Would you not agree that so much of how our lives end up comes down to the decisions we make along the way? And not merely the big decisions, either: Debra Brazzel, a former associate Dean of the Chapel at Duke University, writes that whereas “there are pivotal moments when we make choices which have significant consequences for our future” (the decision to go to college after graduation; the decision to get married or to have children; the decision to make a career change, and so on), there are also “the casual decisions that we make which over time give expression to our values and shape the character of our lives.”
These are the common, everyday choices that each one of us face: “what kind of relationships we have; how we spend our time; what kind of work we do; how we spend our money; …how we get involved in our community; how we treat other people; what we keep and what we give away; how we worship; how we play.” Each day, “we are faced with choices about how we will live. And taken together, these decisions reflect who we are and the values we hold most dear.”
Certainly it is part of the human condition and experience to make choices. The question is, how do we discern what’s the good and right choice to make? When we’re children, it’s relatively easy – our parents, teachers and other assorted adults of our lives make those choices for us, and even on those occasions when we independently choose a course fraught with danger, they are there as best they can be to protect us and make the necessary mid-course corrections! Somewhere along the line, however, we grow up and discover, for better or for worse, that the choices we make are ultimately our own, and of course, that’s where the difficulty begins!
I remember when I was around 13 or 14 and asking my parents for permission to do something or other – I don’t remember exactly what – but I do remember my mother saying, “Well, you’re 13 now. What do you think you should do?” On the one hand, I immediately had this great feeling of power, because I was 13 and could make my own decisions (!); but honestly, there was also this abject terror, because I was 13 and could make my own decisions! And like I say, I don’t remember what it was I had to decide – but I do remember that at the very moment it became my decision to make, I agonized over it! What will my parents think of what I decide? How will the kids in my class react? Is this “cool,” or one of those things that is supposed to be “cool” to but really isn’t?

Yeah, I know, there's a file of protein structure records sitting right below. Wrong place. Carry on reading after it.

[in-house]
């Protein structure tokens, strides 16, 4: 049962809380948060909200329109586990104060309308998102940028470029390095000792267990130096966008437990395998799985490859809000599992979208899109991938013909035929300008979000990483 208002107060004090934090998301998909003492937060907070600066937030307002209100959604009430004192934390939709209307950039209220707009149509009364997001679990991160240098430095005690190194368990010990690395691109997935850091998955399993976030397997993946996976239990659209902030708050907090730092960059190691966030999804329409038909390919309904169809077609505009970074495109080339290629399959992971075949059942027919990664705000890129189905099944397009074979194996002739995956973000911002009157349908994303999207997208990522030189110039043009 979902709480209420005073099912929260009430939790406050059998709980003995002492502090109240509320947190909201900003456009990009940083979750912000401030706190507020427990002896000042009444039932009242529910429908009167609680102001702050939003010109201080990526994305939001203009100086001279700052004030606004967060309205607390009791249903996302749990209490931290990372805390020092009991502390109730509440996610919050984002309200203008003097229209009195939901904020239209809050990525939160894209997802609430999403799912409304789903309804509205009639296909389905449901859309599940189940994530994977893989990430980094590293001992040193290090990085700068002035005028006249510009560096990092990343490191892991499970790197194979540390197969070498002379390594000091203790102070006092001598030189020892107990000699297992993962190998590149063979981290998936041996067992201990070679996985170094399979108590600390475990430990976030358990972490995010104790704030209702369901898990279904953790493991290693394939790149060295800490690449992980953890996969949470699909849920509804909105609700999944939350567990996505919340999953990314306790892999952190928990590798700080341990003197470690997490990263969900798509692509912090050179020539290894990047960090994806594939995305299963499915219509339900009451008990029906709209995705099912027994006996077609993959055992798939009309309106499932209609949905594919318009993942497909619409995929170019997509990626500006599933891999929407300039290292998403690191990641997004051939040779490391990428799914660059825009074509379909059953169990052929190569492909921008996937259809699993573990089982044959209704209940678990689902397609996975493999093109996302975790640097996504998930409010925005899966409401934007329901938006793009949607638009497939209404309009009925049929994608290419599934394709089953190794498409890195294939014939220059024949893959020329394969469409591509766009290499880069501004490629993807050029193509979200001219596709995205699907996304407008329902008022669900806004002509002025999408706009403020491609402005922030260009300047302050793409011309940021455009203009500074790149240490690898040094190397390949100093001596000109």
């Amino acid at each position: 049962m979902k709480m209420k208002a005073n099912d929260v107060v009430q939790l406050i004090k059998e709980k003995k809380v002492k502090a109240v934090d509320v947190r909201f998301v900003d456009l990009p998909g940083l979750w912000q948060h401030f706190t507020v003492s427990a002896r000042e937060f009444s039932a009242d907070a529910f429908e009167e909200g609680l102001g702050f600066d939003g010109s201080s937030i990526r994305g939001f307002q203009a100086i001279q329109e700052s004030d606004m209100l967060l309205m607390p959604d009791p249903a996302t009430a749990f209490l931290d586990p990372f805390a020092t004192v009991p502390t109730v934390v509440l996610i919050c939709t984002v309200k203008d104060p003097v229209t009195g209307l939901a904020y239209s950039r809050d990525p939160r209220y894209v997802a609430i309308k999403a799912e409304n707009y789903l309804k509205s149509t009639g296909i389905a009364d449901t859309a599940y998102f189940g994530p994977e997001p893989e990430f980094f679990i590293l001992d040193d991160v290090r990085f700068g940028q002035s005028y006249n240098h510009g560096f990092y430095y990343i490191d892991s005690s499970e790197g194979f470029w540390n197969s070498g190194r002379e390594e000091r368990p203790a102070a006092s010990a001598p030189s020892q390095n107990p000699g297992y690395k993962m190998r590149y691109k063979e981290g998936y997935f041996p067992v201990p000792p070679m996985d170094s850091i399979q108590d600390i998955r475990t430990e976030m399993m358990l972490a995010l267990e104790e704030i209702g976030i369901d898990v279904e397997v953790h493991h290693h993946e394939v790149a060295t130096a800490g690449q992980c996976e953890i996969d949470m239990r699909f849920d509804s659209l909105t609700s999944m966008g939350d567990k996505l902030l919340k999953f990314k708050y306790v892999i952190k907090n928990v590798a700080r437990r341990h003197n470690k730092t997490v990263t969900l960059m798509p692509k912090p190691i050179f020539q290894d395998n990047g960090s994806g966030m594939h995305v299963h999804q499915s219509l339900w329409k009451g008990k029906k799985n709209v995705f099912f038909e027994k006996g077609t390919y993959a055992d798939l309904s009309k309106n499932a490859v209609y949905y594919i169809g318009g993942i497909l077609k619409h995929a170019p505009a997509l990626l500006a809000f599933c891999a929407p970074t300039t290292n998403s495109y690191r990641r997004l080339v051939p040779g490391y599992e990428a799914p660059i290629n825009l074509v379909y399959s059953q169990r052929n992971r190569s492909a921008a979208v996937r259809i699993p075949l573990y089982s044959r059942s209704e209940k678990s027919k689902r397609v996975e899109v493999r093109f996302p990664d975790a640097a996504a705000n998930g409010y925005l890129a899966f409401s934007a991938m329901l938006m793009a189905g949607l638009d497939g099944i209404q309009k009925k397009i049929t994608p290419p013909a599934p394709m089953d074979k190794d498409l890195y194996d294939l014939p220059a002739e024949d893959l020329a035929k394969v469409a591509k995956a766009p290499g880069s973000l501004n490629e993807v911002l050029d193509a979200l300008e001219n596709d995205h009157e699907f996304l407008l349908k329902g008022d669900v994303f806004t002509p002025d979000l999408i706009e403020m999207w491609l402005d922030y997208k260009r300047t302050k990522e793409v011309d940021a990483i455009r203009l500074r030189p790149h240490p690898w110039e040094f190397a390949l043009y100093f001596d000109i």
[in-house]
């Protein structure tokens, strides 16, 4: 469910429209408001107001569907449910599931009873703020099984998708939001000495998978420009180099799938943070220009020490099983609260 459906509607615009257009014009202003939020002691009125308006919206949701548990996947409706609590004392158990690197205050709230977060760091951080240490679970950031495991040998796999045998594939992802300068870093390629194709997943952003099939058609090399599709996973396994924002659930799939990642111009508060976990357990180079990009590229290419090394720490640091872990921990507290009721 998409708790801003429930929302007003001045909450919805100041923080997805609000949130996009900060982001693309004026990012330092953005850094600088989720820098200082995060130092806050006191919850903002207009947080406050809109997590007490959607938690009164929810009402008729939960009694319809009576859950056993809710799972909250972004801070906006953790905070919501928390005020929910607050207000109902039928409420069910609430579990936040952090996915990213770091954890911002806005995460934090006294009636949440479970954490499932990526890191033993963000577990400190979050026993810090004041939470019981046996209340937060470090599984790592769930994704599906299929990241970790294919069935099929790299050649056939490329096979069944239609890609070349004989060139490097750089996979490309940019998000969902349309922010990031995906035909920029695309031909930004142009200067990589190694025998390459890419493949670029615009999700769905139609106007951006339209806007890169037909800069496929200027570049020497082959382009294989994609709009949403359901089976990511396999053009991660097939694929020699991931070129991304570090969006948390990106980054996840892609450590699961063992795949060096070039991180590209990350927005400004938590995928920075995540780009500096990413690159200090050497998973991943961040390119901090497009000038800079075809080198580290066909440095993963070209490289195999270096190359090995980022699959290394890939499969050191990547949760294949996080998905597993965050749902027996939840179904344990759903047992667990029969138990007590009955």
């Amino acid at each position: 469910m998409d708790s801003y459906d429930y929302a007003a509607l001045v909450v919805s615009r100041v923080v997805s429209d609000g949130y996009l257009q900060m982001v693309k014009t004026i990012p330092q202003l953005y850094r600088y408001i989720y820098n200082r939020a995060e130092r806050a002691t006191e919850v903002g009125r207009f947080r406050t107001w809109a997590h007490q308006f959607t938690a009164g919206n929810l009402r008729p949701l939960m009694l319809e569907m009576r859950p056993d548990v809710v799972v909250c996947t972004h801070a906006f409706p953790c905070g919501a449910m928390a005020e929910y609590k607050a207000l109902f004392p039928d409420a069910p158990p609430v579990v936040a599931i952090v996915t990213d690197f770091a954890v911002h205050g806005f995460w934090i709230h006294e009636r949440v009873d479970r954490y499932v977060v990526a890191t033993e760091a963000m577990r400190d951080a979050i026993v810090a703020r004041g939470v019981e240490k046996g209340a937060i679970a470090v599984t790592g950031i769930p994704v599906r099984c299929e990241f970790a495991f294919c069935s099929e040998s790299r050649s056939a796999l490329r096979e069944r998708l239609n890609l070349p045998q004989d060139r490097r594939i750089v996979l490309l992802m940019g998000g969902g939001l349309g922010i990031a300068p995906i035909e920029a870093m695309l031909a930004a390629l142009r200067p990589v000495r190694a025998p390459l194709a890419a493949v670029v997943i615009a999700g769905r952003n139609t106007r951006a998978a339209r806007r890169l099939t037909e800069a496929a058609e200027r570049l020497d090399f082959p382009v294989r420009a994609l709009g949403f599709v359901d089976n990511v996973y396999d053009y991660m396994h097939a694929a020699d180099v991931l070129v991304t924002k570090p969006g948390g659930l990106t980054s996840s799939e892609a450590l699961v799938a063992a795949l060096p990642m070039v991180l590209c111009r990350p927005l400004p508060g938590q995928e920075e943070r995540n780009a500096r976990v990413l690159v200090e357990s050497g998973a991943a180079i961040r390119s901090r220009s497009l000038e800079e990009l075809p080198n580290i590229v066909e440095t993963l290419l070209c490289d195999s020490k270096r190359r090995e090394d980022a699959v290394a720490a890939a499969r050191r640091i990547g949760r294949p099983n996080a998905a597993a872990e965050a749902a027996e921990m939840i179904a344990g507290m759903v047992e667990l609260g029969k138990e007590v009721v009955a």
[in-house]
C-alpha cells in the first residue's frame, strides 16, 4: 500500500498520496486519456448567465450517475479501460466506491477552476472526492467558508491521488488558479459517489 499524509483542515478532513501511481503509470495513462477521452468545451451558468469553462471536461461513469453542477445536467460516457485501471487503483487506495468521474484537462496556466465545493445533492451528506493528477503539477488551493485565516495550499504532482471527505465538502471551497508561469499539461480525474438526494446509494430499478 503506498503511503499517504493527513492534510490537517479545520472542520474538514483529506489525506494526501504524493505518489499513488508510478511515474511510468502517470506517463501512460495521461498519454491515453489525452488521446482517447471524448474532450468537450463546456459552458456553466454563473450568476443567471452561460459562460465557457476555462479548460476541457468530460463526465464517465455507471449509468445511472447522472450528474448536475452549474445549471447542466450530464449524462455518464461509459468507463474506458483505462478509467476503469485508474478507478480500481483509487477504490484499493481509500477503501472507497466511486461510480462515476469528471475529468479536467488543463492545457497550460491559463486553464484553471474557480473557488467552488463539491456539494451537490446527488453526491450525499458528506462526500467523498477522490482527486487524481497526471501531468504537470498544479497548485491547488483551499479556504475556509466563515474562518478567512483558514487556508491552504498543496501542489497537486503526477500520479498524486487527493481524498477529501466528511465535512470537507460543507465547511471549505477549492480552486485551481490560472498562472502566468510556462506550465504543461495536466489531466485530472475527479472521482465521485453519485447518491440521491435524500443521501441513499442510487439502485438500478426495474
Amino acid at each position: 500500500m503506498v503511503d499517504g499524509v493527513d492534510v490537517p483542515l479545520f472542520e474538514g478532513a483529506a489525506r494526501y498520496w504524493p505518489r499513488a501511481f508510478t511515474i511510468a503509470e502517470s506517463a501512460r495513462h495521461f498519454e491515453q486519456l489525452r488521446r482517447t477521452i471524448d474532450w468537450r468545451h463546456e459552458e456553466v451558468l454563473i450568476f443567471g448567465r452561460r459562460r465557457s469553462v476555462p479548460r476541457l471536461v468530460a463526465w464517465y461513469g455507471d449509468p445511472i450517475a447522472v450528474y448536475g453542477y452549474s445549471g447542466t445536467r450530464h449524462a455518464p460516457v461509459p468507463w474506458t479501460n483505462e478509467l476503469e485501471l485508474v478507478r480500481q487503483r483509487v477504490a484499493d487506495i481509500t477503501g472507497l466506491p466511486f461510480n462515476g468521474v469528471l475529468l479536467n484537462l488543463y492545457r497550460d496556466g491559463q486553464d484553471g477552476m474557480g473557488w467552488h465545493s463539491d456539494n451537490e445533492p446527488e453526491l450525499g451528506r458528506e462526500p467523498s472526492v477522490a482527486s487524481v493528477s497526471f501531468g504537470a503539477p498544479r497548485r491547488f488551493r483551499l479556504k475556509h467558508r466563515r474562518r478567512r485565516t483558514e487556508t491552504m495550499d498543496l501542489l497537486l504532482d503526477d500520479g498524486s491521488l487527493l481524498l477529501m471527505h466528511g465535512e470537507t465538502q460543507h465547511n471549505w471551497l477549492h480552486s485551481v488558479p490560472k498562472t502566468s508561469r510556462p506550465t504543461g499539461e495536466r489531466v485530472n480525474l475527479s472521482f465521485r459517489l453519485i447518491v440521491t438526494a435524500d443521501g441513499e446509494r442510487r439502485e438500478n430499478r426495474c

You see, when you have to decide – when you have to choose – that’s when the trouble starts, because all the while we’re trying to find the where-with-all to make good choices, there are voices from every direction of our lives, all clamoring for our attention; each one calling us to choose them and to follow. That’s a heady thing when you’re 13, and if we’re being honest about it, getting older often doesn’t make it any less overwhelming!
In our gospel reading this morning, Jesus speaks of thieves and bandits that will sneak inside the sheepfold and attempt to call out the sheep in order to “steal and kill and destroy” them. But Jesus is not really talking about the risks of shepherding; rather about the risk to our lives that arise from the fake and hollow voices that seek to call us away from good and right pathways. Jesus does say that the sheep won’t listen because they know the voice of their gatekeeper, who is Jesus himself, who came “so they can have real and eternal life, more and better life than they ever dreamed of,” as The Message translates it. Which is a beautiful assurance – and yet, you and I know that the sheep rustlers of this world are many, and oftentimes it becomes very difficult for us to know which voice is that of God in Christ and which is not.
Truth be told, some of those competing voices are enticing indeed – they emanate from our need for connectedness; for popularity; for security in life and living; the desire for wealth and power; sometimes it comes out of the warped view our modern culture has of what makes someone attractive or desirable or of value. And then there are the voices that seem to speak to the pain and anger that’s inside us; all those feelings of isolation and injustice and rejection that tend to pull us away from the safety of the sheepfold.
Granted, this is an extreme example; but think about this: day after day we hear news of more violent acts and hate crimes – and much of it happening closer and closer to home. And I don’t know about you, but when watch the news and see the sullen faces of these people who have been arrested for these crimes, I wonder: what voices were they hearing? Not to excuse it at all, or to get overly simplistic about some very complex issues, one has to ask if for all the noise of their own pain and anguish if these people could recognize or even hear the voice of the Shepherd?
My point is that as Jesus says just as there will always be those thieves and bandits out to enter the sheepfold and destroy the sheep, so there is that – people, attitudes, emotion, sin – which can do much to pull us away from life and faith and apart from our Good Shepherd: and that can destroy us as well; perhaps not in an immediate or catastrophic way, but little by little, insidiously eating away at who we are and what we believe, until eventually there’s nothing left.